Campaigners are urging Cambridge students to get behind their bid to fend off a supermarket giant looking to set up shop in Mill Road. Tesco has set its sights on the old Wilco site in the Romsey town stretch of the road but independent traders are leading the charge to protect their livelihood and keep the area free from the multi-national corporation.
More than 240 people turned up at a meeting of the Mill Road Traders’ Network last week to voice their opposition to the planned Tesco Express store – including some students from the University.
Network chairman Steve Wynn, who is helping to organise the ‘No Mill Road Tesco’ campaign, said: “It was one of the best meetings Romsey has ever seen, and it was surprising to see how many youngsters there were. That was really encouraging.”
Because the site was previously used for retail, Tesco does not need to win fresh approval for the space to be developed into shops. But protesters believe they can thwart Tesco because of the secondary effects of the development – including increased lorry traffic, garish lighting and the harm caused to Romsey’s independent traders and community.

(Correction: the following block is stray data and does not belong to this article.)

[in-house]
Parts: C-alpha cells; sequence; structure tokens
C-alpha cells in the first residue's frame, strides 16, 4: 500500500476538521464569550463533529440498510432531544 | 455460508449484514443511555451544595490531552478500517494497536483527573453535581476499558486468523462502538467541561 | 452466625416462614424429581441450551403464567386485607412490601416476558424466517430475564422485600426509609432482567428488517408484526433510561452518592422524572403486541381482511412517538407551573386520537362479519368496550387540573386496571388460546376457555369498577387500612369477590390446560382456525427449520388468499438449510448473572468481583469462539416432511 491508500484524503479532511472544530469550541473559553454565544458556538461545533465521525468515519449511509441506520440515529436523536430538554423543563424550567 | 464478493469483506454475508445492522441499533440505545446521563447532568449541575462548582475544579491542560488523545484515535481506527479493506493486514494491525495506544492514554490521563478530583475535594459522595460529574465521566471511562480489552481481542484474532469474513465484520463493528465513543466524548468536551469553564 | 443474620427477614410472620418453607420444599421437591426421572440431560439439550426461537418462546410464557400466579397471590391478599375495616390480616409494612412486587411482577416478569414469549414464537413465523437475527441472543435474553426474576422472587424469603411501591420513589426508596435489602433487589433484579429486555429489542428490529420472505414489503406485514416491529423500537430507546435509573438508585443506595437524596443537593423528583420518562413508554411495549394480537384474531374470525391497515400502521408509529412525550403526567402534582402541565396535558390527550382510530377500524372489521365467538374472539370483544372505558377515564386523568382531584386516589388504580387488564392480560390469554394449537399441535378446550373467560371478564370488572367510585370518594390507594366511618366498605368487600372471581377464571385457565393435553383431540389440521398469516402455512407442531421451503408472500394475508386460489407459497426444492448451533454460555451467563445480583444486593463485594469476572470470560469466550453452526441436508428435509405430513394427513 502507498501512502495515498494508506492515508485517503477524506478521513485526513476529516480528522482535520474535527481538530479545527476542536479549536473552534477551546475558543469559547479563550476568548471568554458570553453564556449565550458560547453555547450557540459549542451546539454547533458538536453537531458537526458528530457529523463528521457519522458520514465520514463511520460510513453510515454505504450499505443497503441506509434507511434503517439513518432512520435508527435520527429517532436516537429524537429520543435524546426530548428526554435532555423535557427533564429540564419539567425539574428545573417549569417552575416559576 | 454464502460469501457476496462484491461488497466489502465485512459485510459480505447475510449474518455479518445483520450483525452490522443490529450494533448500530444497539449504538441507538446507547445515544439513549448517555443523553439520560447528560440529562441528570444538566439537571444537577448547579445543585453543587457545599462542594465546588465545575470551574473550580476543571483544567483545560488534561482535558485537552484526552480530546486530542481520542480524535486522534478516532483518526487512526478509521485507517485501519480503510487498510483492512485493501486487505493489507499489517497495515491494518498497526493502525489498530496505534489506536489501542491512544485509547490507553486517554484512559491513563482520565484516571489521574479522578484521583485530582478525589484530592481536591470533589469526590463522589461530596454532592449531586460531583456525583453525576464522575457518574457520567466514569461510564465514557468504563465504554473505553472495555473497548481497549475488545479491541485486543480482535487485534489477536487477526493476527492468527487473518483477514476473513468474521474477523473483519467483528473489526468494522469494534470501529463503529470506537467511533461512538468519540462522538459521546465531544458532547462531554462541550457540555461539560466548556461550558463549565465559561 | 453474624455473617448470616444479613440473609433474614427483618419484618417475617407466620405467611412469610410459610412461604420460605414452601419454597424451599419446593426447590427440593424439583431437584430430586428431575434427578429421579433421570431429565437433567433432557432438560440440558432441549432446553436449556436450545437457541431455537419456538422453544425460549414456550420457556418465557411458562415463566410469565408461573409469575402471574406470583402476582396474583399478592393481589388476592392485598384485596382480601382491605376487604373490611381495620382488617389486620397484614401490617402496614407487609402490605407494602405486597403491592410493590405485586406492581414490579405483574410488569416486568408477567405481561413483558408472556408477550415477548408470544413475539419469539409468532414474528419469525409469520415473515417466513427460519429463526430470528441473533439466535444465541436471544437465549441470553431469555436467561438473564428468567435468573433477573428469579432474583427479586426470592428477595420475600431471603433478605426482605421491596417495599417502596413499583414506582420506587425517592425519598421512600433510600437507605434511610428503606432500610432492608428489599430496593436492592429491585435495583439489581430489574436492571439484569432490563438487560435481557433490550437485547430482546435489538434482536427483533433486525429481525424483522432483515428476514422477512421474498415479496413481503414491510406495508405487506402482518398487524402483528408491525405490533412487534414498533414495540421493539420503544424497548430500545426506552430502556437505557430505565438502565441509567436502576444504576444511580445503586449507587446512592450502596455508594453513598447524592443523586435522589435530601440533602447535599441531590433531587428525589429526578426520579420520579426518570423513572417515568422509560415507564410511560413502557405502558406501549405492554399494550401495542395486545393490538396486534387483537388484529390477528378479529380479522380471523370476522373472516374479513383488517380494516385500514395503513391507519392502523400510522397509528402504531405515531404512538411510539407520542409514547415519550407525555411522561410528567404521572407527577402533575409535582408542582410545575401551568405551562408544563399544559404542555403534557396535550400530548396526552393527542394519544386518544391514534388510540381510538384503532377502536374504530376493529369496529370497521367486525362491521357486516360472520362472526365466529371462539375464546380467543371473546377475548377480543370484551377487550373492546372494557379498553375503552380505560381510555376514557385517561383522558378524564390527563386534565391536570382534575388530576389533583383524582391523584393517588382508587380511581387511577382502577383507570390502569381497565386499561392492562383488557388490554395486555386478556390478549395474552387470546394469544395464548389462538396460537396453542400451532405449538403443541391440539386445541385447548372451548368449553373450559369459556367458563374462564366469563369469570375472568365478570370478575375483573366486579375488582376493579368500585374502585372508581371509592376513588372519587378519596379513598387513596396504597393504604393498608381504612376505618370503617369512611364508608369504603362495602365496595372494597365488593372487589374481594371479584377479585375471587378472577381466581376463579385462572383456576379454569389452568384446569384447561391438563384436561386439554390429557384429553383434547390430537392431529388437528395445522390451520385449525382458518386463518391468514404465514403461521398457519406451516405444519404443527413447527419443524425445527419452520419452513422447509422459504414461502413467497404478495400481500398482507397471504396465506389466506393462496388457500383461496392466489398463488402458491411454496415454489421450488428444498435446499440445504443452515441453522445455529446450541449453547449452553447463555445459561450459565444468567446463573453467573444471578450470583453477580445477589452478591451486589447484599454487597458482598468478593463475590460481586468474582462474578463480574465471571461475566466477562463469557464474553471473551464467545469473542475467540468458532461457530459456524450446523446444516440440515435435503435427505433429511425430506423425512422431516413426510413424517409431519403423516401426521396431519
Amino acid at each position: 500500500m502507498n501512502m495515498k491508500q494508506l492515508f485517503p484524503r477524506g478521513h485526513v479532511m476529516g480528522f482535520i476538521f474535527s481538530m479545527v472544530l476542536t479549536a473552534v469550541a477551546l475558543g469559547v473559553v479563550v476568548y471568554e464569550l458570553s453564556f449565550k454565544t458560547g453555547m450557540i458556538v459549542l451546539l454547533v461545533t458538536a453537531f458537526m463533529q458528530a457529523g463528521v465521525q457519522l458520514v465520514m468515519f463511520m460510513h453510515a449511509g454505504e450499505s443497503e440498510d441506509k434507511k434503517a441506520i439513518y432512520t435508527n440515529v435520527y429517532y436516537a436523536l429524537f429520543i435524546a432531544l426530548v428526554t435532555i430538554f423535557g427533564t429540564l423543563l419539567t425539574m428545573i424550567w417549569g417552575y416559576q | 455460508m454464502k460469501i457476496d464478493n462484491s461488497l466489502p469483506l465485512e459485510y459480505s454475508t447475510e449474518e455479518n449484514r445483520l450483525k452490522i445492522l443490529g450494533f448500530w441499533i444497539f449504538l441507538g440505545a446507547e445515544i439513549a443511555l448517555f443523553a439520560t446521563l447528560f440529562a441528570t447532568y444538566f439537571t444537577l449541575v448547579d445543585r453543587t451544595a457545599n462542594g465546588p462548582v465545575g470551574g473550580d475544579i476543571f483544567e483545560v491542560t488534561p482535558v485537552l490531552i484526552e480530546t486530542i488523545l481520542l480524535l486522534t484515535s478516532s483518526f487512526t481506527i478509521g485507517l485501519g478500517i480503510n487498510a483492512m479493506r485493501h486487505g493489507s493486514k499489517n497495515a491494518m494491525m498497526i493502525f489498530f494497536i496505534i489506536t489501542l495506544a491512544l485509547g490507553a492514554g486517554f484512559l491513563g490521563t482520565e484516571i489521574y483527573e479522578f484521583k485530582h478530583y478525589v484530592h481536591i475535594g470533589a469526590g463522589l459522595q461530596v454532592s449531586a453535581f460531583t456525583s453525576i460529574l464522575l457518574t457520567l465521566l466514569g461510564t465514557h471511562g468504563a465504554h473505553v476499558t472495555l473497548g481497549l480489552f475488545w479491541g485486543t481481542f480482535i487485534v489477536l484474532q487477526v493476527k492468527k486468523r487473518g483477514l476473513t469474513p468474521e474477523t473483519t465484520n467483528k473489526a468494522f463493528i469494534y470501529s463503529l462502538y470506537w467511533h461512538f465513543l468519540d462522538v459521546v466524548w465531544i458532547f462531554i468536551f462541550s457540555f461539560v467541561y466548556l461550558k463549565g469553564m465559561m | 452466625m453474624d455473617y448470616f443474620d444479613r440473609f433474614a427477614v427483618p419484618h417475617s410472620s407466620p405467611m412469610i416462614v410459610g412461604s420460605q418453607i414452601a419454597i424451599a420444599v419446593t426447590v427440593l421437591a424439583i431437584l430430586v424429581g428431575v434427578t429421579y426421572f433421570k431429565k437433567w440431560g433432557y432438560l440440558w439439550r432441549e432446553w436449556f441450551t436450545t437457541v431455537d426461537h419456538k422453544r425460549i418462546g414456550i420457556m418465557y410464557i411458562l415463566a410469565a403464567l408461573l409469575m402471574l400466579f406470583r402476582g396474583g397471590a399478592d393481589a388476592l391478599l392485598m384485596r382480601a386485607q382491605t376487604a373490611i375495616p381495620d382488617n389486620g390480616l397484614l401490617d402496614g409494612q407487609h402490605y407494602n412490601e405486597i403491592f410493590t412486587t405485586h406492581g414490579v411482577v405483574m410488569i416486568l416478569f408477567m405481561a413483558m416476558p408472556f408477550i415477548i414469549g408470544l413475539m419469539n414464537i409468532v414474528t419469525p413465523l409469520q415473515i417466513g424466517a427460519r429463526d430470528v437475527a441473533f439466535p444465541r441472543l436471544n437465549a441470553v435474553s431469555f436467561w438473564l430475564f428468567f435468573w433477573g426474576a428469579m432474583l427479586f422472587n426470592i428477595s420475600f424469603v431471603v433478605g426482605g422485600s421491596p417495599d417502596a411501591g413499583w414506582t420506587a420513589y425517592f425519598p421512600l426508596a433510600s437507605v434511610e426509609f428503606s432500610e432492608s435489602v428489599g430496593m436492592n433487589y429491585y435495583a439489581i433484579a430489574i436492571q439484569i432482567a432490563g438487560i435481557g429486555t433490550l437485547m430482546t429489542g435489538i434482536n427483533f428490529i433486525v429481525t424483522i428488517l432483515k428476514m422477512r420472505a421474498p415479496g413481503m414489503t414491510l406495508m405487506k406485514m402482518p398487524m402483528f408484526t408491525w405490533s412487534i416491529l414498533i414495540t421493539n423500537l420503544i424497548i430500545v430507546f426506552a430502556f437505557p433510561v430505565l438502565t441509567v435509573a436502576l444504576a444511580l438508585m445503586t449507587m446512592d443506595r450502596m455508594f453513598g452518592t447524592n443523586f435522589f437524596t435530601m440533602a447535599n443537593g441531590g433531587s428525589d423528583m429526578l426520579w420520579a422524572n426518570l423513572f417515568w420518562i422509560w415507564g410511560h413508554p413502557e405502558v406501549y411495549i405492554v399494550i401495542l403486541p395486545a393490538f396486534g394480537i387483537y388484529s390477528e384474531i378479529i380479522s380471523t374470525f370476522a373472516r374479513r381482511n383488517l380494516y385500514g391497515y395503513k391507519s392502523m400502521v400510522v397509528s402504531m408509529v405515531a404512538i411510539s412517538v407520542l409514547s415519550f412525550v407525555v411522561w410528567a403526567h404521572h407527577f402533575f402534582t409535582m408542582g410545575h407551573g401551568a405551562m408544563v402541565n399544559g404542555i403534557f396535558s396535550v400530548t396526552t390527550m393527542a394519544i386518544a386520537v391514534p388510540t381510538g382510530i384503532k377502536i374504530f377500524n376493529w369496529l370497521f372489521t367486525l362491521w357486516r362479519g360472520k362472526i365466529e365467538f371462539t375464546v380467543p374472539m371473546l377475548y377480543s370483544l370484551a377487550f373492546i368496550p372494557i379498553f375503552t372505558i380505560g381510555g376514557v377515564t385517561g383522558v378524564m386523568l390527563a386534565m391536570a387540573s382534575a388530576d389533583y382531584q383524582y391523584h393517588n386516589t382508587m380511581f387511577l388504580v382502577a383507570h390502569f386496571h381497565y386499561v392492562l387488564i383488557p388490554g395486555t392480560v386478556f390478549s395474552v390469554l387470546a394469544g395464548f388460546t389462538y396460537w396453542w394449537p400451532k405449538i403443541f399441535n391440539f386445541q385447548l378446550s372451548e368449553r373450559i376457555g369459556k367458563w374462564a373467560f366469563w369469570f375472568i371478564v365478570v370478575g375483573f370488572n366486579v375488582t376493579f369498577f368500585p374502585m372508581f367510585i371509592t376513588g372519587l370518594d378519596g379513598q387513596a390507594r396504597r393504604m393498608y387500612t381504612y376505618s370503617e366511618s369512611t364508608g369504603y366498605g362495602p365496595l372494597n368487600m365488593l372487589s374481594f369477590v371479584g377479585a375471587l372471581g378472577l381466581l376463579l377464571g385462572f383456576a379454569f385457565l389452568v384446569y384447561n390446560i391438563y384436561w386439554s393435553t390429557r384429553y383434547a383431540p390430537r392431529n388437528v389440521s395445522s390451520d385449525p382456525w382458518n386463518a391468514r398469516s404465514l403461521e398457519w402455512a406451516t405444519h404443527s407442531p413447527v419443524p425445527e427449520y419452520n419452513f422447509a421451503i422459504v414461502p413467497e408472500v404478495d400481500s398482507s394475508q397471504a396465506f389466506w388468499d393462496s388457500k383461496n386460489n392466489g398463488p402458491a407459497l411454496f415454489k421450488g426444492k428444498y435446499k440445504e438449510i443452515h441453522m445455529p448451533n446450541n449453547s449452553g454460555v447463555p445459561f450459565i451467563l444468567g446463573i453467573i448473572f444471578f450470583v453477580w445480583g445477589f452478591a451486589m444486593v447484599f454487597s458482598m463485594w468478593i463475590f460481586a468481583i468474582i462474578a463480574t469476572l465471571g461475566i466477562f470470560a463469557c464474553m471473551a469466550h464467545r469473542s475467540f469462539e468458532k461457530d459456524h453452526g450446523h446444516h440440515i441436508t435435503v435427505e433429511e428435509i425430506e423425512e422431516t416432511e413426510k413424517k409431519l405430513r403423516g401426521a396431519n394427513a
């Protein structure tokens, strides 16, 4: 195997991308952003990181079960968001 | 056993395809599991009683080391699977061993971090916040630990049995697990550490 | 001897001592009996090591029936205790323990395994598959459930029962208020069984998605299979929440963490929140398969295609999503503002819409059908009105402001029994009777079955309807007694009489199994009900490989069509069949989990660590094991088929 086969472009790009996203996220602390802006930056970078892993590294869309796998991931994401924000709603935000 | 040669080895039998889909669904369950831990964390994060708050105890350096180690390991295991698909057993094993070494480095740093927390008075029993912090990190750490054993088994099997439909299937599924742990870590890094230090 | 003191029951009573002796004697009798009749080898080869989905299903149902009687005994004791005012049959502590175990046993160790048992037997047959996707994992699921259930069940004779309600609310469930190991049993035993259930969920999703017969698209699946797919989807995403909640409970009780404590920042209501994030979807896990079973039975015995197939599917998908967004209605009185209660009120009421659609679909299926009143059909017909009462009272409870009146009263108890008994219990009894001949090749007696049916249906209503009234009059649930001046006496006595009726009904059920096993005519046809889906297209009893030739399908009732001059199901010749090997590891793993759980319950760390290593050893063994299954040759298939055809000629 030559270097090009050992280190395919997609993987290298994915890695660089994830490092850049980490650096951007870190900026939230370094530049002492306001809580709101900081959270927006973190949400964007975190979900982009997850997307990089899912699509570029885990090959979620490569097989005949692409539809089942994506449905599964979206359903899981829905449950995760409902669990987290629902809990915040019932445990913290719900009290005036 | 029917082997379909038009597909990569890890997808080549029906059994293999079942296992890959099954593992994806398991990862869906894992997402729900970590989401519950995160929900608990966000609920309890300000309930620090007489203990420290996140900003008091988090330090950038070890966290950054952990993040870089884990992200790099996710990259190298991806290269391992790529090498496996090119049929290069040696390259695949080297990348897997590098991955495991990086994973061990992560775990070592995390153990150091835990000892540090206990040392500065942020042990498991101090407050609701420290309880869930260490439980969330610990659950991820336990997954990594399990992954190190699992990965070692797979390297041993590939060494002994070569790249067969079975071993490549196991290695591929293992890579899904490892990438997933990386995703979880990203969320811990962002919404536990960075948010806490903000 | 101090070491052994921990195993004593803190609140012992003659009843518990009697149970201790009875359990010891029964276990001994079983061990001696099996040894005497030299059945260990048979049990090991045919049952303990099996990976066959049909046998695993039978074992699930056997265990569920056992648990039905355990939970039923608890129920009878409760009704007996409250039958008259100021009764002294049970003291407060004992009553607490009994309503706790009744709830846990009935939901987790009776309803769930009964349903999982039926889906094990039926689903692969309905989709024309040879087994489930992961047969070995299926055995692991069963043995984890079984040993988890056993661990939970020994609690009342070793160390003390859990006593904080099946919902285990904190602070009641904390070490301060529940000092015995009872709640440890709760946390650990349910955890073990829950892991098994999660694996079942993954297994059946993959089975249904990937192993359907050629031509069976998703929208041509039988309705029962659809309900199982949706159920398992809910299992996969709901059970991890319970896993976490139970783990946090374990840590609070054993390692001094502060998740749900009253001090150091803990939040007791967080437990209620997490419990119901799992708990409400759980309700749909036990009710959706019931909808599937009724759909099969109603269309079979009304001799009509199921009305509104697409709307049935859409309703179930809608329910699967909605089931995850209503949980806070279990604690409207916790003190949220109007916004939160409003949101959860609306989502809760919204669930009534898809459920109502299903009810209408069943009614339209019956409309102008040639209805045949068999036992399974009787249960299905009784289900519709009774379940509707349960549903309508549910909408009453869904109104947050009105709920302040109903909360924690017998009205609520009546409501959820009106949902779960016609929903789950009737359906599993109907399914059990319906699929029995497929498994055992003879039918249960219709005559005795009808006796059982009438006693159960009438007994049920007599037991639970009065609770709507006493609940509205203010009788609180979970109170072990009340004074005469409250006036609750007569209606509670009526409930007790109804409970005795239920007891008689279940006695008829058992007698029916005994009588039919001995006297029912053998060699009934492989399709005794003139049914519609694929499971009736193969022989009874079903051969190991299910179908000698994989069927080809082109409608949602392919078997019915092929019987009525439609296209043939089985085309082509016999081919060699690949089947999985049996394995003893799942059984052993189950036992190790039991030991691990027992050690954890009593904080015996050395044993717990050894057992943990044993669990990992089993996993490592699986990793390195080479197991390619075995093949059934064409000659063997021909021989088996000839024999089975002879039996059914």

Cambridge City Council planning officers have already batted back three applications from the supermarket chain – involving a new shop front, lights and a single-storey rear extension – but could only confirm the plans were classed as “invalid”.
It is possible the applications were lacking sufficient information, but the campaigners believe it is a sign they can win their fight. They have also taken heart from the success of the Unthank Road Group in Norwich, who managed to prevent Tesco from opening in Norwich last year. Tesco dominates more than 30% of the UK grocery market and Mr Wynn, who has lived and traded in Romsey for 42 years, says the supermarket group’s proposal is the “biggest threat” to the community he can remember. He is now trying to increase student support for the group’s efforts, but is aware of the potential lure of having a big-name chain so close.
He said: “They don’t realise what it will actually mean. They think it will mean cheap food, but it won’t.” Romsey Lib Dem councillor Alice Douglas said: “Opening a Tesco store could put some of these stores out of business and change Mill Road for the worse.” And a customer in Mr Wynn’s hardware store Cutlacks said: “I love this community. I’ve lived here for years and I want it to survive. I’m so angry about this, just furious.”
Anyone wishing to object to the Tesco plans must write to Angela Biggs at Cambridge City Council by October 12. Visit www.nomillroadtesco.org.